For a serial EnKF that assimilates observations singly or in batches, covariance localization is often implemented by multiplying the sample covariance of an observation with a model state variable by a localization function (Hamill et al., 2001; Houtekamer & Mitchell, 2001). A commonly used localization function is the compactly supported polynomial approximation of a normal distribution given by Gaspari and Cohn (1999; GC). In the local ensemble transform Kalman filter (LETKF; Hunt et al., 2007; Miyoshi et al., 2007; Ott et al., 2004), localization is implicitly implemented by applying the assimilation algorithm on local regions with distance‐dependent observation error variances. Rather than implementing localization in observation space like the EnKF and LETKF, some ensemble‐variational data assimilation systems (Kleist & Ide, 2015; X. Wang et al., 2008) utilize localization in model space, by performing a Schur (Hadamard) product of the sample background error covariance matrix and a positive semidefinite localization matrix. Model space vertical localization can also be implemented in the EnKF and LETKF (Bishop et al., 2017; Lei et al., 2018), and the EnKF and LETKF with model space localization produce similar results to the four‐dimensional ensemble‐variational method (4DEnVAR) with full ensemble background error covariances (Lei et al., 2018). Localizing the impact of radiance observations in model space is usually superior to localizing in observation space (Campbell et al., 2010; Lei et al., 2018), but the opposite can be true when significant negative background error covariance occurs (Lei & Whitaker, 2015).

Radiance observations do not have a well‐defined vertical location which poses challenges for effective observation space localization with an EnKF. Houtekamer et al. (2005) and Houtekamer and Mitchell (2005) treated the Advanced Microwave Sounding Unit‐A (AMSU‐A) radiance observations as local observations with vertical locations given by the level with maximum weighting function and then applied a GC localization function. However, the correlation between radiance observations and model state variables in a column can be very different from that between local observations and model state variables (Anderson & Lei, 2013). Previous studies also found that different localization functions are preferred for different observation types (Houtekamer & Mitchell, 2005; Lei et al., 2015; Lei & Anderson, 2014c), different kinds of state variables (Anderson, 2007, 2012; Kang et al., 2011), and different assimilation times (Anderson, 2007; Chen & Oliver, 2010). Thus, methods that compute the localization function adaptively have been investigated for the EnKF (Anderson, 2007, 2012; Bishop & Hodyss, 2009a, 2009b; Emerick & Reynolds, 2010; Lei & Anderson, 2014a, 2014b; Zhen & Zhang, 2014; Zhou et al., 2008).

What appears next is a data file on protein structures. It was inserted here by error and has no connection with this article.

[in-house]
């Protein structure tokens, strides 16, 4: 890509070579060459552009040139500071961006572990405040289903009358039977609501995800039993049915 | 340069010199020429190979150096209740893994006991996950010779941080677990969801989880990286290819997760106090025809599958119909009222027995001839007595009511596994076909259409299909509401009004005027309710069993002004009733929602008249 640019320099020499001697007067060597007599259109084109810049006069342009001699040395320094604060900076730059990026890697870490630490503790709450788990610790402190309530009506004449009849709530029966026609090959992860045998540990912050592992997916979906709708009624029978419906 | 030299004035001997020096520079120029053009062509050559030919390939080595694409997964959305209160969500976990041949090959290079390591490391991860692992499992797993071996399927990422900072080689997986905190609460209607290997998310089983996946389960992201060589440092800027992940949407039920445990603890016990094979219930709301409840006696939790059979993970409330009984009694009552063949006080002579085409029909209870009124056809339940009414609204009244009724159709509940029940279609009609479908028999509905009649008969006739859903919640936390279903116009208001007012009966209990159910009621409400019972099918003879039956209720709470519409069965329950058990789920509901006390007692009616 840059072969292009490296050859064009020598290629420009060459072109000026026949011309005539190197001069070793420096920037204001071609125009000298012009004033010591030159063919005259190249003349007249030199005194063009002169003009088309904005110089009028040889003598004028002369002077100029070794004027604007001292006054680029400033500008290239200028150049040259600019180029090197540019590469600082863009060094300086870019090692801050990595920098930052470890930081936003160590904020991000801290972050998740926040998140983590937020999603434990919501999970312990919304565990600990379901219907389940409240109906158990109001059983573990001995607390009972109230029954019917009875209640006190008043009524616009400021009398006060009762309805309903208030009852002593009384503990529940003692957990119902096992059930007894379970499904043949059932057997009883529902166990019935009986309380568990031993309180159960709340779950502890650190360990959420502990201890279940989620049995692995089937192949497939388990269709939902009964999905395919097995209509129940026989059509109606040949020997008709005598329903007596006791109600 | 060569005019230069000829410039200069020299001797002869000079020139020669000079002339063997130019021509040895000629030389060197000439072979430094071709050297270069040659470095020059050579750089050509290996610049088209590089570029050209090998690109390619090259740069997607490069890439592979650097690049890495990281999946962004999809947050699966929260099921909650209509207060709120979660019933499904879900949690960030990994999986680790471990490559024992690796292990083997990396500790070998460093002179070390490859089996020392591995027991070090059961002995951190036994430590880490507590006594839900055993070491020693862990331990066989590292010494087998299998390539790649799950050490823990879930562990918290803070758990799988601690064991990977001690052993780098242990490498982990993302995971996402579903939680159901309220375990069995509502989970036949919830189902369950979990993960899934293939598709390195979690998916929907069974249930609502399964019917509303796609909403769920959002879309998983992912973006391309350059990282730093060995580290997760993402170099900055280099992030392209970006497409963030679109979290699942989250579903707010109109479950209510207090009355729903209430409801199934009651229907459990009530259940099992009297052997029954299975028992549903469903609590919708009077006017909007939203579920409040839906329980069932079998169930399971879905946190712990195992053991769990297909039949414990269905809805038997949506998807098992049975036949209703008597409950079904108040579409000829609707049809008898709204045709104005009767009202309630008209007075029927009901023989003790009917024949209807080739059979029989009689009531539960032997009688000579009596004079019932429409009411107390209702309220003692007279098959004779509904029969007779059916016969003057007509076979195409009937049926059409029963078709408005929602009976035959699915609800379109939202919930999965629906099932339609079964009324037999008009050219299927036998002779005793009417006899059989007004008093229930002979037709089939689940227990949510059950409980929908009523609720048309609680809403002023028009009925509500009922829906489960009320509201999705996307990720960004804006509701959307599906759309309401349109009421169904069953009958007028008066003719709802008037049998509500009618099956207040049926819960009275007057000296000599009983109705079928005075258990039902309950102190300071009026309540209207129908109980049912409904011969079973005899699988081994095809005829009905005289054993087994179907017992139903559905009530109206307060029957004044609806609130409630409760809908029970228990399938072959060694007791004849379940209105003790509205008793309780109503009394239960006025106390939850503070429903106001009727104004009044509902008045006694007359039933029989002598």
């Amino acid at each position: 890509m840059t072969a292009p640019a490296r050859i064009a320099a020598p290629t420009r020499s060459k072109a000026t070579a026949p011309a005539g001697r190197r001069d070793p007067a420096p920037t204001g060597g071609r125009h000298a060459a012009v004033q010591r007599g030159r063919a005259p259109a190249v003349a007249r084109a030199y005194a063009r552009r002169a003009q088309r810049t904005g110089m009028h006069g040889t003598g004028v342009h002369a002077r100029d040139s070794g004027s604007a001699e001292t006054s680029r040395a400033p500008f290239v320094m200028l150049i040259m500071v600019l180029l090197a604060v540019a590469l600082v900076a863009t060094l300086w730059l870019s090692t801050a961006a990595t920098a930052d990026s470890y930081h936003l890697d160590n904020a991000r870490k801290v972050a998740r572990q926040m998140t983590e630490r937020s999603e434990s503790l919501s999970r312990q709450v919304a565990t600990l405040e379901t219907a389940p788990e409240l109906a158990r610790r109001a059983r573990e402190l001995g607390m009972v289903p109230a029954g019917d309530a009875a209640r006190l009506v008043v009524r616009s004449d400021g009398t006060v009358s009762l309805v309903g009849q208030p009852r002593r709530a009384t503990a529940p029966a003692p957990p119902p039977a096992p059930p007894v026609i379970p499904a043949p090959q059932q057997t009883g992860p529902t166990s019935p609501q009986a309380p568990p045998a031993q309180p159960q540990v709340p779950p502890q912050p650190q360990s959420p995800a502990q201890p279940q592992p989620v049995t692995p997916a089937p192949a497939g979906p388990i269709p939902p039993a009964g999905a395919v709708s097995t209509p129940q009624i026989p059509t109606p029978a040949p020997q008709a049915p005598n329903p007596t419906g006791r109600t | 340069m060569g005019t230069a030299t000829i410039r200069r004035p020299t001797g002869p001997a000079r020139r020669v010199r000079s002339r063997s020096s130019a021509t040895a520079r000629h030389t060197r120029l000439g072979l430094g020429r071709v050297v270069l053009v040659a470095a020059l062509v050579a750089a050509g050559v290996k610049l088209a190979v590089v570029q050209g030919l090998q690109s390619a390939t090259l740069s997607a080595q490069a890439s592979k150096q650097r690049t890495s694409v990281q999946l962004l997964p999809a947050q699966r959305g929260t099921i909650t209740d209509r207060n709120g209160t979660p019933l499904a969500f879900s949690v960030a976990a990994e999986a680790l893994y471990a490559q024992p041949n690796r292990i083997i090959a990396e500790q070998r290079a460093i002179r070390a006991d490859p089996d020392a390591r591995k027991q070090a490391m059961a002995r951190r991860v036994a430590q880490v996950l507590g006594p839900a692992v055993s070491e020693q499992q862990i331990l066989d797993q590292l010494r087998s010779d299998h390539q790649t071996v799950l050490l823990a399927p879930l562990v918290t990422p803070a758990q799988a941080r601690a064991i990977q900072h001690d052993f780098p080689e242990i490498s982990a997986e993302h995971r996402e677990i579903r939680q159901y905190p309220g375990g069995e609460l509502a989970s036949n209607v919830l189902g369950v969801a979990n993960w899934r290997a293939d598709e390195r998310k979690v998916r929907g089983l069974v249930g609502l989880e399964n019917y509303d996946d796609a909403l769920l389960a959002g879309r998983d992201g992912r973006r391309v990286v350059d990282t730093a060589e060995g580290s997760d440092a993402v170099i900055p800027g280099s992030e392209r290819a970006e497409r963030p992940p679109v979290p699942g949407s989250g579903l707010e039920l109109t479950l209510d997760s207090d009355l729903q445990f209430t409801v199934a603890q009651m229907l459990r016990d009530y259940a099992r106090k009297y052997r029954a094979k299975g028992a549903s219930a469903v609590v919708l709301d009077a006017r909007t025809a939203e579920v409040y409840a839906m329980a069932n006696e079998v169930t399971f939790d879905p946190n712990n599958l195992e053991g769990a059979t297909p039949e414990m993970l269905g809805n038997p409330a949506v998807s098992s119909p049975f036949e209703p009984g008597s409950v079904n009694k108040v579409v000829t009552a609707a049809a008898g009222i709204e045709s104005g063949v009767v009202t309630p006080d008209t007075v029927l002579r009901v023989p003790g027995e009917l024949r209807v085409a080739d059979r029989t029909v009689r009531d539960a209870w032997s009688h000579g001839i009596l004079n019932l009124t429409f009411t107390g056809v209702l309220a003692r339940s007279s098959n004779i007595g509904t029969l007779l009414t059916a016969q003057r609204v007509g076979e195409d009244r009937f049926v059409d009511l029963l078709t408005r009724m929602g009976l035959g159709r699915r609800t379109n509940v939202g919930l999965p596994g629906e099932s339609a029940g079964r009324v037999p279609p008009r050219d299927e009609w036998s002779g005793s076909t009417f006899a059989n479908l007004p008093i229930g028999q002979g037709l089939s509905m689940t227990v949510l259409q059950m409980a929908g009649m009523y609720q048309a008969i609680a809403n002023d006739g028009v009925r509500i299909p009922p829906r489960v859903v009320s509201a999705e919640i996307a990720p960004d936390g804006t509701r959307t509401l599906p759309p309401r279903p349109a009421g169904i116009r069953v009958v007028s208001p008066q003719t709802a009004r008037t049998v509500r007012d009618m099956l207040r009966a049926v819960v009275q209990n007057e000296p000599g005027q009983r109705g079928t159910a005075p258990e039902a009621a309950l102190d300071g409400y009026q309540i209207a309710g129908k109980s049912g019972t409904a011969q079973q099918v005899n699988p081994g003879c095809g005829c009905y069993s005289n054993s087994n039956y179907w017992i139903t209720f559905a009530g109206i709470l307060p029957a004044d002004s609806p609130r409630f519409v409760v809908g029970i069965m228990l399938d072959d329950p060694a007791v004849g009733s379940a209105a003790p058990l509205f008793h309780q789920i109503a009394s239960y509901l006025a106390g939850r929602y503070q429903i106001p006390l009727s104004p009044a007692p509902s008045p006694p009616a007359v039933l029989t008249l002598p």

Covariance localization is often divided into separate horizontal and vertical components (Houtekamer et al., 2005). Because satellite radiances provide information about temperature, moisture, and other trace gases in an atmospheric column, efforts have focused on improving estimates of the vertical localization functions for the radiances. Without assigning a vertical location to radiance observations, Lei et al. (2016) used a global group filter (GGF) to estimate vertical localization for AMSU‐A radiance observations as a function of model pressure. Fertig et al. (2007) proposed in an LETKF to update the model state at a given location by radiance observations that are strongly correlated to the model state within a local region. Instead of using a single GC localization function for all satellite platforms and channels, Lei et al. (2016) used the GGF to compute independent vertical localization functions for every channel of AMSU‐A. Miyoshi and Sato (2007) and Miyoshi et al. (2010) used the normalized sensitivity function based on the vertical differential of the transmittance as a vertical localization function for radiances from different satellite platforms.

Lei et al. (2016) demonstrated that the GGF can estimate a single vertical localization function for the AMSU‐A radiance observations. They also examined the fitted GGF that approximates the GGF with a GC localization for the AMSU‐A radiance observations, and found that the GC fitted to the GGF produced slightly better forecasts than the GGF itself. Since it is not currently feasible to implement thousands of vertical localization functions for various types of radiance data due to the complexity of the vertical localization functions, the fitted GGFs are used here as vertical localization functions for each channel of every satellite being assimilated. Instead of using climatological sample correlations as in Lei et al. (2016), the fitted GGFs here use sample correlations between ensemble priors of observations and state variables from cycled assimilation in order to better estimate the sampling error in ensemble correlations. Moreover, to bypass the complexity of the adaptively estimated vertical localization functions and practically incorporate them in assimilating the radiance data, parameters that measure the properties of the estimated vertical localization functions and the impact of the parameters on the radiance data assimilation are investigated.